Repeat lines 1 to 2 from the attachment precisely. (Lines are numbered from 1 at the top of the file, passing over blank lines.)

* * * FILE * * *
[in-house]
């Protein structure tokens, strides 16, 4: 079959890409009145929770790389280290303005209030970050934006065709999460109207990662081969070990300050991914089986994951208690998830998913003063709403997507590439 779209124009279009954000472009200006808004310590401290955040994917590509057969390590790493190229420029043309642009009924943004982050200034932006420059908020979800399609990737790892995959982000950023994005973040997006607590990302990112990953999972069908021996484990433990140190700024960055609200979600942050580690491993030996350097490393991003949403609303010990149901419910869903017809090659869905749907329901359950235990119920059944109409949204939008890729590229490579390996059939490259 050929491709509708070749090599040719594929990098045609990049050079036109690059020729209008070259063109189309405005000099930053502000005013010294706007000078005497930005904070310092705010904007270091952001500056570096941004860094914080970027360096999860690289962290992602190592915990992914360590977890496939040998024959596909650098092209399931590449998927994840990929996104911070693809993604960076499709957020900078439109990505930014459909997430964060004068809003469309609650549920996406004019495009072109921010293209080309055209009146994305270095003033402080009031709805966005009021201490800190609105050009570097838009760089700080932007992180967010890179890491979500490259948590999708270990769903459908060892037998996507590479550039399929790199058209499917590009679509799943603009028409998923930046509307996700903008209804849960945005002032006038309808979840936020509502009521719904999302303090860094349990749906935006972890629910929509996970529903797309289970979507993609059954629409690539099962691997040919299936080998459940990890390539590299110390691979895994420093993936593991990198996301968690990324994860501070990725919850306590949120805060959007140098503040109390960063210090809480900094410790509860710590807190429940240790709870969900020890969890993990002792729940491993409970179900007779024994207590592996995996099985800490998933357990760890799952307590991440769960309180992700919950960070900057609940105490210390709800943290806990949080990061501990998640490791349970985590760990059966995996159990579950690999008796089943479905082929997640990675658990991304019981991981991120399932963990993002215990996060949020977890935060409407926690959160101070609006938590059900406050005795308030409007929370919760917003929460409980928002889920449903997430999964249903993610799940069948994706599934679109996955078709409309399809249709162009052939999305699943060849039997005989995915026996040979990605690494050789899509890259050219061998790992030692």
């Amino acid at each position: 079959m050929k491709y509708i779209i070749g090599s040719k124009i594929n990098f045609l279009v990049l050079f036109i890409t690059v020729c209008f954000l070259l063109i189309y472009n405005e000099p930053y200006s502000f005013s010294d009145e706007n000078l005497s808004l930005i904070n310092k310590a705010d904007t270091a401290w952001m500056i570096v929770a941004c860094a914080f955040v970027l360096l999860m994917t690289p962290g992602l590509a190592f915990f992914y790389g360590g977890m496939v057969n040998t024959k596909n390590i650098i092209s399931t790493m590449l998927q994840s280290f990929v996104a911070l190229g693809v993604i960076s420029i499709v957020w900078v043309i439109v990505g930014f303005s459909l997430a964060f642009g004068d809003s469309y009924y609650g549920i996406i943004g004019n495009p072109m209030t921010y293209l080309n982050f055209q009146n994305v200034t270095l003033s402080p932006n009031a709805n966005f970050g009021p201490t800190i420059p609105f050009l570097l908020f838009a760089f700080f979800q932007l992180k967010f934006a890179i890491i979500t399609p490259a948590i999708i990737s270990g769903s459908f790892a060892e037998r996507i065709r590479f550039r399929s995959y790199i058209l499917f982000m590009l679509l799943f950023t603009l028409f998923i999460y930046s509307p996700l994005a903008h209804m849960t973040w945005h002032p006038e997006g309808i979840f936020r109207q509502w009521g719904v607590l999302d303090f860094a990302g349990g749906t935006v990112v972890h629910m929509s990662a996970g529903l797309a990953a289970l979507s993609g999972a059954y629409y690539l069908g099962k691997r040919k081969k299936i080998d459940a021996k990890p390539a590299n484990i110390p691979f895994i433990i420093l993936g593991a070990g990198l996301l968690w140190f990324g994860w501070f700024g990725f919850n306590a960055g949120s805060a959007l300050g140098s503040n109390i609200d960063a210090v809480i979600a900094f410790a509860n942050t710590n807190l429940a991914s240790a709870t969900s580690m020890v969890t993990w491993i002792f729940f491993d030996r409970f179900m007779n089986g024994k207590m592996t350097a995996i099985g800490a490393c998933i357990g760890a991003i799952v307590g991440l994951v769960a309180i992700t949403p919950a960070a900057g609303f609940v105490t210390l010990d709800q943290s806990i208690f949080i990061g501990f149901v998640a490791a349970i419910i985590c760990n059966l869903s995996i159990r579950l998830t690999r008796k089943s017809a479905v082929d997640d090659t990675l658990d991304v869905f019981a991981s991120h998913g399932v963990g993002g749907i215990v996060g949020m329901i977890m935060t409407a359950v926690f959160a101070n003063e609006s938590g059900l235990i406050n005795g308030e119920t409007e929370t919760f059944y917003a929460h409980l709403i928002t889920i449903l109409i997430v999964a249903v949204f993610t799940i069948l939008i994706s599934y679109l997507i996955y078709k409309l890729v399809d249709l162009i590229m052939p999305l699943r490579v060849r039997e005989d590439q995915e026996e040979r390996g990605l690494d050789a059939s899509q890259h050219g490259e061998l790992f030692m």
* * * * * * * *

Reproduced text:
[in-house]
């Protein structure tokens, strides 16, 4: 079959890409009145929770790389280290303005209030970050934006065709999460109207990662081969070990300050991914089986994951208690998830998913003063709403997507590439 779209124009279009954000472009200006808004310590401290955040994917590509057969390590790493190229420029043309642009009924943004982050200034932006420059908020979800399609990737790892995959982000950023994005973040997006607590990302990112990953999972069908021996484990433990140190700024960055609200979600942050580690491993030996350097490393991003949403609303010990149901419910869903017809090659869905749907329901359950235990119920059944109409949204939008890729590229490579390996059939490259 050929491709509708070749090599040719594929990098045609990049050079036109690059020729209008070259063109189309405005000099930053502000005013010294706007000078005497930005904070310092705010904007270091952001500056570096941004860094914080970027360096999860690289962290992602190592915990992914360590977890496939040998024959596909650098092209399931590449998927994840990929996104911070693809993604960076499709957020900078439109990505930014459909997430964060004068809003469309609650549920996406004019495009072109921010293209080309055209009146994305270095003033402080009031709805966005009021201490800190609105050009570097838009760089700080932007992180967010890179890491979500490259948590999708270990769903459908060892037998996507590479550039399929790199058209499917590009679509799943603009028409998923930046509307996700903008209804849960945005002032006038309808979840936020509502009521719904999302303090860094349990749906935006972890629910929509996970529903797309289970979507993609059954629409690539099962691997040919299936080998459940990890390539590299110390691979895994420093993936593991990198996301968690990324994860501070990725919850306590949120805060959007140098503040109390960063210090809480900094410790509860710590807190429940240790709870969900020890969890993990002792729940491993409970179900007779024994207590592996995996099985800490998933357990760890799952307590991440769960309180992700919950960070900057609940105490210390709800943290806990949080990061501990998640490791349970985590760990059966995996159990579950690999008796089943479905082929997640990675658990991304019981991981991120399932963990993002215990996060949020977890935060409407926690959160101070609006938590059900406050005795308030409007929370919760917003929460409980928002889920449903997430999964249903993610799940069948994706599934679109996955078709409309399809249709162009052939999305699943060849039997005989995915026996040979990605690494050789899509890259050219061998790992030692």